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Like so many cruisers of all stripes— the hopefuls, the gonna-go, the been there / done that—I’ve read the magazines published by this highly recognizable couple. I didn’t know what to expect from meeting Bob & Jody in person, but will say this: they are even more wonderful than you think! Their interest in inspiring others to follow the cruising life… something I think can only make the world a better place… is 100% real.

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It was just bad luck that the weather brightened significantly only when the gam had ended…but that made it easier to welcome a few friends on Totem. The family aboard Majestic brought their pretty St Francis 44 down to anchor nearby and hang out for some sunny hours. This family means so much to me: I’ve corresponded with mom Cindy for nearly a decade, since we found each other on a Yahoo group…or was it that Mothering forum first? Regardless, it is SO COOL to make that virtual friendship transition to in-person.

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We were able to do a little cruising-boat-show-n-tell with another local family that intends to cast off next year. Getting to see how people who had actually been cruising set up their boats was really helpful for me before we left: I’m glad to be able to give back.

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We had a few days after the SSCA gam and before the boat show. Jamie and I spent a morning checking out a boat listing in the area on behalf of one of our coaching clients. I added several photos Jamie’s boat yoga (tagged #awkward) to my collection.

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Afterwards, we got to meet another old friend for the first time! Captain Suky, a delivery skipper and generally awesome human who I’ve known through the Women Who Sail forum, recently bought a boat; Jamie checked out the rig for her.

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See “barber pole”-ing on the backstay? No bueno. On close inspection: pitting an even bigger problem.

We relocated for the US Sailboat Show to a private dock near the venue in Annapolis. Hurricane Matthew loomed and we were grateful for a snug location well up the creek….a 20 minute walk, even less by dock-to-dock water taxi!

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And thus began a hectic week working the booth for L&L Pardey Books, supporting Lin Pardey to sell books from her publishing house (she’s also behind Voyaging With Kids). The kids were a big help, pitching in on booth setup.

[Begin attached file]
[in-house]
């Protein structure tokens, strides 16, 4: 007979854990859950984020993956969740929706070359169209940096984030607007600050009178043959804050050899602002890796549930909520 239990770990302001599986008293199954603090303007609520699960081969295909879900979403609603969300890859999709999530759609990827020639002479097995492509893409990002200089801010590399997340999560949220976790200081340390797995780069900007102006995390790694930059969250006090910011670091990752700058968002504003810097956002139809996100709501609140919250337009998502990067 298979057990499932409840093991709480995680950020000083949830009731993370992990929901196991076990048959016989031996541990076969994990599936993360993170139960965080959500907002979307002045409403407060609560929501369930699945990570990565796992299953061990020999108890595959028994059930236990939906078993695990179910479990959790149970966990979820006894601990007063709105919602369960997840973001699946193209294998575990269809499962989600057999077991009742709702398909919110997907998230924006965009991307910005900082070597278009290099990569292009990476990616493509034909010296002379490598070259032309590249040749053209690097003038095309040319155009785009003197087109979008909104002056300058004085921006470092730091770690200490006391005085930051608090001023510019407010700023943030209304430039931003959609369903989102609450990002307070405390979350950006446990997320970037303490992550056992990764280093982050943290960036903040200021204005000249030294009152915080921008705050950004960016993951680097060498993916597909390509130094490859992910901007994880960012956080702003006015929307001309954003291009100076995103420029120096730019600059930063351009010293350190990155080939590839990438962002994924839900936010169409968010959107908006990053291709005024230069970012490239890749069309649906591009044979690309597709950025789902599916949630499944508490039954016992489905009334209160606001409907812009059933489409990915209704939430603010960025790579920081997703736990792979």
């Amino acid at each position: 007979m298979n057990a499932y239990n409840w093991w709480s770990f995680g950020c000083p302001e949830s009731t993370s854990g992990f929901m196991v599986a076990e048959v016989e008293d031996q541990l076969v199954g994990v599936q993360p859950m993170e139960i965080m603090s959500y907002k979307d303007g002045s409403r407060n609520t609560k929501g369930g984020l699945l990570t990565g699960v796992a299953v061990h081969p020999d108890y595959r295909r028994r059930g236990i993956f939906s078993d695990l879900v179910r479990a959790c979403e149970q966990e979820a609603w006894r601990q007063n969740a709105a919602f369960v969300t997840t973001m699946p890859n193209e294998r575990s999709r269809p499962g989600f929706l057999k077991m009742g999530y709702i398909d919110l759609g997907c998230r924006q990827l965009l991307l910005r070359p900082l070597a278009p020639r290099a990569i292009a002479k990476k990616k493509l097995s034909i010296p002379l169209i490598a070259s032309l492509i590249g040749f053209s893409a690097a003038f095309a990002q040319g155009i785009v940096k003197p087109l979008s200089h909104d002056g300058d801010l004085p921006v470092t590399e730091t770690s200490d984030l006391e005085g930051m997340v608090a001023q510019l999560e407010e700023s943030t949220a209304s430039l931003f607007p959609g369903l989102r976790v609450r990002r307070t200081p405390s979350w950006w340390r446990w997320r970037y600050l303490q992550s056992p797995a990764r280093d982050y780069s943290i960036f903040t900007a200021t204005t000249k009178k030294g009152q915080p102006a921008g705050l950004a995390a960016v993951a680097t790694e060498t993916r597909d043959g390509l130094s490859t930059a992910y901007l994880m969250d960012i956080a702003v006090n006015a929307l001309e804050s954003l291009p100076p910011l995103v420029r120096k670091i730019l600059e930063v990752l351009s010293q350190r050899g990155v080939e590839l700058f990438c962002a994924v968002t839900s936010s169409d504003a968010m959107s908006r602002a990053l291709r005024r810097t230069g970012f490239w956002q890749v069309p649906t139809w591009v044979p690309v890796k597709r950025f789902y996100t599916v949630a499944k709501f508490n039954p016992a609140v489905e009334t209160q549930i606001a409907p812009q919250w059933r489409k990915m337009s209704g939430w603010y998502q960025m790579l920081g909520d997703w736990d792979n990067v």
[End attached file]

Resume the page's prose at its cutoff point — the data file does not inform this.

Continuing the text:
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the alert will notice Siobhan remains barefoot.

We closed a successful first day at the show by hosting Lin along Paul & Sheryl Shard of Distant Shores TV, who we met in St Martin earlier this year, for dinner on Totem. It felt a little surreal to have these cruising luminaries on board- that’s a lot of experience in Totem’s cockpit! There were great stories, and funny coincidences (beware a certain bay in Croatia), but ultimately – just a bunch of cruisers sharing laughs on the water together.

Lin Pardey Paul Sheryl Shard Behan Jamie Gifford on Totem

yeah, I’m wearing an apron. no smart comments

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Photo- Paul Shard

There were some precious reunions, too. We had a great reunion with old friend Brad Baker, who is an owner at Seattle’s Swiftsure Yachts brokerage. We last saw him waving goodbye when our families parted ways in French Polynesia, six years ago: they sailed back to Seattle and we continued across the Pacific. It was also the first time we’d seen Rich Boren since he helped cast off our docklines in 2010, as we departed La Cruz, Mexico for the Marquesas. It’s just great to catch up and feel the years melt away…sweet reunions indeed!

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The show was a whirlwind of first meets with people we actually kinda knew already, as internet shifted to IRL. On site after helping deliver a boat for Swiftsure was Andy Cross from Three Sheets Northwest. After trading email for years, it was great to finally to meet in person.

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Then there was this awesome, who I have co-administrated a women’s sailing forum with for years. We chat just about every day…but we’d never met, or even spoken live. It was amazing to finally get together with Nica Waters! I think Pussers Painkillers…the rum drinks that are obligatory at the Annapolis boat show…may have kicked in by the time we got this pic.

Nica and Behan, together at last!

Nica and Behan, together at last!

Nica and I joined a meetup of the group we admin (with a few accompanying partners & spouses), since many of the Women Who Sail were in town for the show…

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…like Suky (that was her boat above) and Judy Hildebrand, another delivery captain and generally fabulous sailing woman I’ve long connected with digitally, and had a lot of laughs with over a few days in Annapolis. Judy was was one step ahead of us on an extended delivery engagement across much of the Atlantic this year… up until Bermuda, when we pointed to Connecticut and she did a victory leg to the Mediterranean. I’d love to do a passage with her someday!

dsc00391After was a gathering of alt-living bloggers, which Cindy coined the BumTotemJesticPalooza– as we joined the liveaboard Majestic crew and land/sea rambling Bumfuzzles, with future cruisers the Mowerys. More old friends with first meets.